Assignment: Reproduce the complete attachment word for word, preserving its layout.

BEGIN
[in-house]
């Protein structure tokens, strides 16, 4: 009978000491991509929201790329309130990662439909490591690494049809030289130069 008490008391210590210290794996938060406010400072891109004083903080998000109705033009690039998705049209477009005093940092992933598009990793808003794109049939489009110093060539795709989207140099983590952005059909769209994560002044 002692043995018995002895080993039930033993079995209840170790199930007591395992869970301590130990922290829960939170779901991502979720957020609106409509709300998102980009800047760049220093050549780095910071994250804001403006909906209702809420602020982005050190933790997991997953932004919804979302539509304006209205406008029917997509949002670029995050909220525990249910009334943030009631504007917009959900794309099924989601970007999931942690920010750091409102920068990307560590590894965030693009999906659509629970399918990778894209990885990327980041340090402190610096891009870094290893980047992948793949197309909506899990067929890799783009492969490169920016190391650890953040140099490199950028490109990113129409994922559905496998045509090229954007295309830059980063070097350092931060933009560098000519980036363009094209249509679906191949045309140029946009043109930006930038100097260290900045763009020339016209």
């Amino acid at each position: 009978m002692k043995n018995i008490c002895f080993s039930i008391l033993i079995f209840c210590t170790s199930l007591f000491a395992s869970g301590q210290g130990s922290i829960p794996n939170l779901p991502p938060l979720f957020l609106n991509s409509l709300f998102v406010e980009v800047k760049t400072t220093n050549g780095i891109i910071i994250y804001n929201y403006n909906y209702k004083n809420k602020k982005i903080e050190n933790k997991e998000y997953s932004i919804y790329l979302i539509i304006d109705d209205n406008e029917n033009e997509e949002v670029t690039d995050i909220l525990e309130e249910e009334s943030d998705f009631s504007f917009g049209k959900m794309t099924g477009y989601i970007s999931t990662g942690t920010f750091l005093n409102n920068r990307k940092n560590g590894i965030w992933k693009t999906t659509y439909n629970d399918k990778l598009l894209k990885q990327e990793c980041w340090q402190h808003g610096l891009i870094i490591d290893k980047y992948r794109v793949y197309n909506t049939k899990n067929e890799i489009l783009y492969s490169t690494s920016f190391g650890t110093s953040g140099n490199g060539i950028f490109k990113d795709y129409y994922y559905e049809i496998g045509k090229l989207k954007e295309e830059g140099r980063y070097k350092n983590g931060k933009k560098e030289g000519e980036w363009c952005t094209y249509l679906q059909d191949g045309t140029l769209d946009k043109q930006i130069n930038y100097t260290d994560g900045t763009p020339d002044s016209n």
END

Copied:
[in-house]
């Protein structure tokens, strides 16, 4: 009978000491991509929201790329309130990662439909490591690494049809030289130069 008490008391210590210290794996938060406010400072891109004083903080998000109705033009690039998705049209477009005093940092992933598009990793808003794109049939489009110093060539795709989207140099983590952005059909769209994560002044 002692043995018995002895080993039930033993079995209840170790199930007591395992869970301590130990922290829960939170779901991502979720957020609106409509709300998102980009800047760049220093050549780095910071994250804001403006909906209702809420602020982005050190933790997991997953932004919804979302539509304006209205406008029917997509949002670029995050909220525990249910009334943030009631504007917009959900794309099924989601970007999931942690920010750091409102920068990307560590590894965030693009999906659509629970399918990778894209990885990327980041340090402190610096891009870094290893980047992948793949197309909506899990067929890799783009492969490169920016190391650890953040140099490199950028490109990113129409994922559905496998045509090229954007295309830059980063070097350092931060933009560098000519980036363009094209249509679906191949045309140029946009043109930006930038100097260290900045763009020339016209």
């Amino acid at each position: 009978m002692k043995n018995i008490c002895f080993s039930i008391l033993i079995f209840c210590t170790s199930l007591f000491a395992s869970g301590q210290g130990s922290i829960p794996n939170l779901p991502p938060l979720f957020l609106n991509s409509l709300f998102v406010e980009v800047k760049t400072t220093n050549g780095i891109i910071i994250y804001n929201y403006n909906y209702k004083n809420k602020k982005i903080e050190n933790k997991e998000y997953s932004i919804y790329l979302i539509i304006d109705d209205n406008e029917n033009e997509e949002v670029t690039d995050i909220l525990e309130e249910e009334s943030d998705f009631s504007f917009g049209k959900m794309t099924g477009y989601i970007s999931t990662g942690t920010f750091l005093n409102n920068r990307k940092n560590g590894i965030w992933k693009t999906t659509y439909n629970d399918k990778l598009l894209k990885q990327e990793c980041w340090q402190h808003g610096l891009i870094i490591d290893k980047y992948r794109v793949y197309n909506t049939k899990n067929e890799i489009l783009y492969s490169t690494s920016f190391g650890t110093s953040g140099n490199g060539i950028f490109k990113d795709y129409y994922y559905e049809i496998g045509k090229l989207k954007e295309e830059g140099r980063y070097k350092n983590g931060k933009k560098e030289g000519e980036w363009c952005t094209y249509l679906q059909d191949g045309t140029l769209d946009k043109q930006i130069n930038y100097t260290d994560g900045t763009p020339d002044s016209n």